The Case of Mikhail Artsybashev's Sanin
The Decadent Imagination in Russia's Fin de Siecle
The first generation of Russian modernists experienced a profound sense of anxiety resulting from the belief that they were living in an age of decline. What made them unique was their utopian prescription for overcoming the inevitability of decline and death both by metaphysical and physical means. They intertwined their mystical erotic discourse with European degeneration theory and its obsession with the destabilization of gender. In Erotic Utopia, Olga Matich suggests that same-sex desire underlay their most radical utopian proposal of abolishing the traditional procreative family in favor of erotically induced abstinence.
The Poetry of Momcilo Nastasijevic
The Escaped Mystery is devoted to the poetry of Momčilo Nastasijević, whose poetic achievement is described by Edward Dennis Goy as “one of the greatest, if not the greatest, in the Serbian language of the twentieth century.” Although his output was small, Nastasijević was the supreme modernist Yugoslav poet of his time and is deeply respected by leading modern Serbian poets, such as Vasko Popa and Miodrag Pavlović. Emotions, sensory impressions, love, and fear make up the “mystery” behind Nastasijević’s poetry. In this book the mystery – the lyrical experience – is caught in its various aspects but never held too long or over-defined. Goy examines the language, music, and meaning of the poems in their original and through his own English translations.
Logos and the Russian Word
These fourteen essays reflect the increasingly interdisciplinary character of Russian literature research in general and of the study of Gogol in particular, focusing on specific works, Gogol's own character, and the various approaches to aesthetic, religious, and philosophical issues raised by his writing.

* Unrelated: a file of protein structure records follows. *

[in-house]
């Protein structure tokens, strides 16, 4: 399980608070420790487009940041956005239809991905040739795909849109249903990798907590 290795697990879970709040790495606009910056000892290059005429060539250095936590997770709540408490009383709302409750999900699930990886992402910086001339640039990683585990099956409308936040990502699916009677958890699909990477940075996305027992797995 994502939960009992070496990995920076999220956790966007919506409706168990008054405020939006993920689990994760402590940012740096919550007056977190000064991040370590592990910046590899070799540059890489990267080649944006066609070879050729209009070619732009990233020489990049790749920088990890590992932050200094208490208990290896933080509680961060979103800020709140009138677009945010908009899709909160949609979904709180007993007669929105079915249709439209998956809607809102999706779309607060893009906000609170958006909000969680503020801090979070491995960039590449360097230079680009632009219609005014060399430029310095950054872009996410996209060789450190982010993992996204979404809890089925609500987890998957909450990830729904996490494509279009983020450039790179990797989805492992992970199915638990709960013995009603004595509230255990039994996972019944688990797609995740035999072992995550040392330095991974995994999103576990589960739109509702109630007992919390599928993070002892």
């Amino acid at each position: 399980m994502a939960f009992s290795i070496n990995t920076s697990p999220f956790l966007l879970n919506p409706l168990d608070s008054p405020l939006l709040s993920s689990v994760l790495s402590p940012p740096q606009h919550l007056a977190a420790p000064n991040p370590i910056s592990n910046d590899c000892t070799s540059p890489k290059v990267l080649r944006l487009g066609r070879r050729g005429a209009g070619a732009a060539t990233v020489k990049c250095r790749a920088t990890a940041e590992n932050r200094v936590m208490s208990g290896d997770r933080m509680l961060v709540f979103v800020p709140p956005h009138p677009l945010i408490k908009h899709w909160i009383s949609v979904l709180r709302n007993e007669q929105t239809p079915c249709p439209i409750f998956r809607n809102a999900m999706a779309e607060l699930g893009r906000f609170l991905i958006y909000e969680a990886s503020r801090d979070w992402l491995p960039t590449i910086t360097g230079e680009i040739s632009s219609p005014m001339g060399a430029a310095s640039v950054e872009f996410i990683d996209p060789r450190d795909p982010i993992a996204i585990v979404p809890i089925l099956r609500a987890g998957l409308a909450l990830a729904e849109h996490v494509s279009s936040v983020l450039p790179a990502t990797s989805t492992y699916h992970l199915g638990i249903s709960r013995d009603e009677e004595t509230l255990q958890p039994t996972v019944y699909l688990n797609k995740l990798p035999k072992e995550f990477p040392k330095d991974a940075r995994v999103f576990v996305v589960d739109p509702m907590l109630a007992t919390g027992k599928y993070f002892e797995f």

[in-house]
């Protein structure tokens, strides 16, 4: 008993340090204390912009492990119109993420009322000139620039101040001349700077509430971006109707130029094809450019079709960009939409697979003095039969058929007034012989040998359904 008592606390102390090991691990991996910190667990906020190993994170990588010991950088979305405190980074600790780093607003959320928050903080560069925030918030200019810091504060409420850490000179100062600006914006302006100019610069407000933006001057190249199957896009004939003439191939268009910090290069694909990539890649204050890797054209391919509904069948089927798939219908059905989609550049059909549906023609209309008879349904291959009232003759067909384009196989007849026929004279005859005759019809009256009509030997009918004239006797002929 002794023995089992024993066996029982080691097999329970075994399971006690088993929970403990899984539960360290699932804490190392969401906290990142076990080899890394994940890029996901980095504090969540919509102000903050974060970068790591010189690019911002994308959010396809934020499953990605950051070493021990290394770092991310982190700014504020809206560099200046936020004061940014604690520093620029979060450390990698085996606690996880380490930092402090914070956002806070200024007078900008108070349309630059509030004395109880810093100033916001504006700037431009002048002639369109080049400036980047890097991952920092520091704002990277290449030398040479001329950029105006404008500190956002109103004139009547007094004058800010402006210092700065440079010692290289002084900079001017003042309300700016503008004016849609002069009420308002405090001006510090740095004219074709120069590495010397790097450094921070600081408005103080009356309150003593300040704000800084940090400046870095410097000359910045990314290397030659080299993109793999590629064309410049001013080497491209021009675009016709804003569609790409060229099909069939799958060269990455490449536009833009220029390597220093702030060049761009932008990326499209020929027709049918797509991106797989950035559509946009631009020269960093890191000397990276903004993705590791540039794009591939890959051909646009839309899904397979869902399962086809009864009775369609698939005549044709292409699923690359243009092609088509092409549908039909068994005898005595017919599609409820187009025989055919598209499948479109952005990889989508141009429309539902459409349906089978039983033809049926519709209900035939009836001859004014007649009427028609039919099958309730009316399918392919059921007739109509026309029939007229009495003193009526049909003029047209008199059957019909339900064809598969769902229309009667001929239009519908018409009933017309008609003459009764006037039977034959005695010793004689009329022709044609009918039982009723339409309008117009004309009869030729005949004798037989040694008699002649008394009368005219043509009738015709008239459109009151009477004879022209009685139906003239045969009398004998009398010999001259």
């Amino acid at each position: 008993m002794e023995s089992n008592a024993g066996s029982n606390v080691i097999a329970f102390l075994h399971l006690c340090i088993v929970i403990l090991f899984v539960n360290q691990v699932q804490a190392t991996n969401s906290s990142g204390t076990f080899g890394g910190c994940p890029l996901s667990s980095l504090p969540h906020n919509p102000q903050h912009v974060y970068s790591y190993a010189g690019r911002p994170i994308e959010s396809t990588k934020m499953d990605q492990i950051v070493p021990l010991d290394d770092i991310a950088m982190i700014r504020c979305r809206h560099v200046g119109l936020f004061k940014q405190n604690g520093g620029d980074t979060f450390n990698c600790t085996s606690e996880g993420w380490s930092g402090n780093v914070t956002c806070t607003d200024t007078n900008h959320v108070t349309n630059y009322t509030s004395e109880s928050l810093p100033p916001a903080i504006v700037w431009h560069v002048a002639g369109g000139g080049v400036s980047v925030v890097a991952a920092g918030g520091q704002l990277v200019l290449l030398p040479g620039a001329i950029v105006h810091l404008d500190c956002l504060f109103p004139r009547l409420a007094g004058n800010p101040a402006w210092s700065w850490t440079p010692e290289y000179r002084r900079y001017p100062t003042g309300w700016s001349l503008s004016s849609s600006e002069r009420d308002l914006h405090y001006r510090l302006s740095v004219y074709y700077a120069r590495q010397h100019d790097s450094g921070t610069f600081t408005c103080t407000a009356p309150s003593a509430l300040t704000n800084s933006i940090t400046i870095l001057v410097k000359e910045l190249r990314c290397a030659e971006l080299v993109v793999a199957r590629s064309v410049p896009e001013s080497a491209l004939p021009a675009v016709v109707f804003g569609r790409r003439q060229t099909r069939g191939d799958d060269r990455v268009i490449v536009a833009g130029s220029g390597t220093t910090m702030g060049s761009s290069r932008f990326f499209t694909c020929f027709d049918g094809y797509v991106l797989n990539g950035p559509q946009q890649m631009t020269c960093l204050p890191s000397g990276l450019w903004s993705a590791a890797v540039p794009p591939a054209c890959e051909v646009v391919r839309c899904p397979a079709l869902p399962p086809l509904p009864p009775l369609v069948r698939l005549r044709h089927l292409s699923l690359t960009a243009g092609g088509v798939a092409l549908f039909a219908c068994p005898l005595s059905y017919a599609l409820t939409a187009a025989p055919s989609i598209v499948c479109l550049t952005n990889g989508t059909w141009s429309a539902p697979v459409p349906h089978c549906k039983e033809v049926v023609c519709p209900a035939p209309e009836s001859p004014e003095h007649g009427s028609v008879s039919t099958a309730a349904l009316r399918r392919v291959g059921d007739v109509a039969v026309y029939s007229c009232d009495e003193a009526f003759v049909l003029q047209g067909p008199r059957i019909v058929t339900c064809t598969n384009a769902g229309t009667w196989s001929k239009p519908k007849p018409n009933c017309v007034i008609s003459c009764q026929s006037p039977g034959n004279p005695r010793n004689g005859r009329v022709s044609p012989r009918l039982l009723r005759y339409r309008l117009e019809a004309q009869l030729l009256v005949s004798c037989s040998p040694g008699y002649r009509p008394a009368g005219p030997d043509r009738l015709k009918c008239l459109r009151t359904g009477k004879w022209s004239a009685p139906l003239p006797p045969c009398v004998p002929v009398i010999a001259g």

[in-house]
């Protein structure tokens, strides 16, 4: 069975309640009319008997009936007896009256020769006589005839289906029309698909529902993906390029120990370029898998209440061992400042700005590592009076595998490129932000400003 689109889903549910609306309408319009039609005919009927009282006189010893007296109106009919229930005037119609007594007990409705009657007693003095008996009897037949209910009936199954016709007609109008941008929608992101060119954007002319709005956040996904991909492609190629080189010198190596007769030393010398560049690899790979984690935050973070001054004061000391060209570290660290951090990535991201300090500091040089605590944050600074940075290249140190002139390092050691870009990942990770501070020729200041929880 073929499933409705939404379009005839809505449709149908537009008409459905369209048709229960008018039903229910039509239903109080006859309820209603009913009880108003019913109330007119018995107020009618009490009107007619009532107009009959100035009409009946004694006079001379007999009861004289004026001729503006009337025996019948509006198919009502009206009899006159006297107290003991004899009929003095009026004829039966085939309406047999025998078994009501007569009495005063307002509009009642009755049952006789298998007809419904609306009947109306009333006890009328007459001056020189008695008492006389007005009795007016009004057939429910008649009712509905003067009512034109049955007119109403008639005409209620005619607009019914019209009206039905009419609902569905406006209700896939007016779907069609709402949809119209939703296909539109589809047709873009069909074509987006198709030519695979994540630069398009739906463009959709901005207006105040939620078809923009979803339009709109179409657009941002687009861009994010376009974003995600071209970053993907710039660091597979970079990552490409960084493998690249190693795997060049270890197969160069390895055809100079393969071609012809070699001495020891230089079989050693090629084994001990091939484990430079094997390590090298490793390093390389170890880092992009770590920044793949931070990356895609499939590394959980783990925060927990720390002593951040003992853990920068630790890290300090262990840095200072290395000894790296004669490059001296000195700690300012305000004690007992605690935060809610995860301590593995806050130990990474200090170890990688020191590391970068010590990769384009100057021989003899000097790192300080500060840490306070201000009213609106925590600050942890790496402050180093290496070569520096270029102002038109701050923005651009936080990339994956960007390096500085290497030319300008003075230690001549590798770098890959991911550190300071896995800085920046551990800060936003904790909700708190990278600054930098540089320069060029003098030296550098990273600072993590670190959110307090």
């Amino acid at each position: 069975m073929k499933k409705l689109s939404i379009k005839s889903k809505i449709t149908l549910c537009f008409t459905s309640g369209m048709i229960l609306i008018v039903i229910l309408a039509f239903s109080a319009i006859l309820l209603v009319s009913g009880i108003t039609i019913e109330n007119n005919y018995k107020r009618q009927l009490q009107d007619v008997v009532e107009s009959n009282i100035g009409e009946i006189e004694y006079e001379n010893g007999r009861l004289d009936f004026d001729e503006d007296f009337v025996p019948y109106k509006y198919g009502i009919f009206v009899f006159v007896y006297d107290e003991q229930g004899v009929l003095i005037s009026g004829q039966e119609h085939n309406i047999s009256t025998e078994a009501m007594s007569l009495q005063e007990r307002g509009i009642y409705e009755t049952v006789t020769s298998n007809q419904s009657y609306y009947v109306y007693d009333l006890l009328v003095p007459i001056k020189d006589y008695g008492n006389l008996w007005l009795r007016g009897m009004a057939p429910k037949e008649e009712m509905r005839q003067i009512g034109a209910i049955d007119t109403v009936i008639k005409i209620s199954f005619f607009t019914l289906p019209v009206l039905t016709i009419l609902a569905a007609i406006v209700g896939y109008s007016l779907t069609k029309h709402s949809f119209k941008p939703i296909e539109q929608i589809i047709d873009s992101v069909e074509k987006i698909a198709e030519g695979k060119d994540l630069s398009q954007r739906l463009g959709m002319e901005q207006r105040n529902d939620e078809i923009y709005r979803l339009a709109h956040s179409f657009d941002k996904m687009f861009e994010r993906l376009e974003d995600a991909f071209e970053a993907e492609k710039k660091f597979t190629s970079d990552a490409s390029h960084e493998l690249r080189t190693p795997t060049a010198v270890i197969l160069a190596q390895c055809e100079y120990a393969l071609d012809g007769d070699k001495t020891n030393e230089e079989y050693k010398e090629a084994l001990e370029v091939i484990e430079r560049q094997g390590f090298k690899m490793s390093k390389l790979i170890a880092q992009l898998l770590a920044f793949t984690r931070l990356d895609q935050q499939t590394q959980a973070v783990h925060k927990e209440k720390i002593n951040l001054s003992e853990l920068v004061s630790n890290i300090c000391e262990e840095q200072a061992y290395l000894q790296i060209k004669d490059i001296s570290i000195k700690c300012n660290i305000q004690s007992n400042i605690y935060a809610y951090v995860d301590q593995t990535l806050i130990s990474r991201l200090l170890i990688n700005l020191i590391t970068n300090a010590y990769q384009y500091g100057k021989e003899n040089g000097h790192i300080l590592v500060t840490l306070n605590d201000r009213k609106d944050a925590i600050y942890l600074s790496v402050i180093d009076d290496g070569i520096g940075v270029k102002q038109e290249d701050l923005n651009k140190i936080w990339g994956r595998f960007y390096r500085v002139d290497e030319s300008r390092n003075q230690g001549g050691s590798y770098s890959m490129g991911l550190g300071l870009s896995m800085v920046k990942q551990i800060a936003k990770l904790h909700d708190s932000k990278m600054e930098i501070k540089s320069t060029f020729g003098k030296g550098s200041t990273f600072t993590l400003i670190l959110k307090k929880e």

The Holocaust in Polish Writers' Diaries from Warsaw, 1939-1945
The Ethics of Witnessing investigates the reactions of five important Polish diaristswriters—Jarosław Iwaszkiewicz, Maria Dąbrowska, Aurelia Wyleżyńska, ZofiaNałkowska, and Stanisław Rembek—during the period when the Nazis persecuted and murdered Warsaw’s Jewish population. The responses to the Holocaust of these prominent prewar authors extended from insistence on empathic interaction with victims to resentful detachment from Jewish suffering. Whereas some defied the dehumanization of the Jews and endeavored to maintain intersubjective relationships with the victims they attempted to rescue, others selfdeceptively evaded the Jewish plight. The Ethics of Witnessing examines the extent to which ideologies of humanism and nationalism informed the diarists’ perceptions, proposing that the reality of the Final Solution exposed the limits of both orientations and ultimately destroyed the ethical landscape shaped by the Enlightenment tradition, which promised the equality and fellowship of all human beings.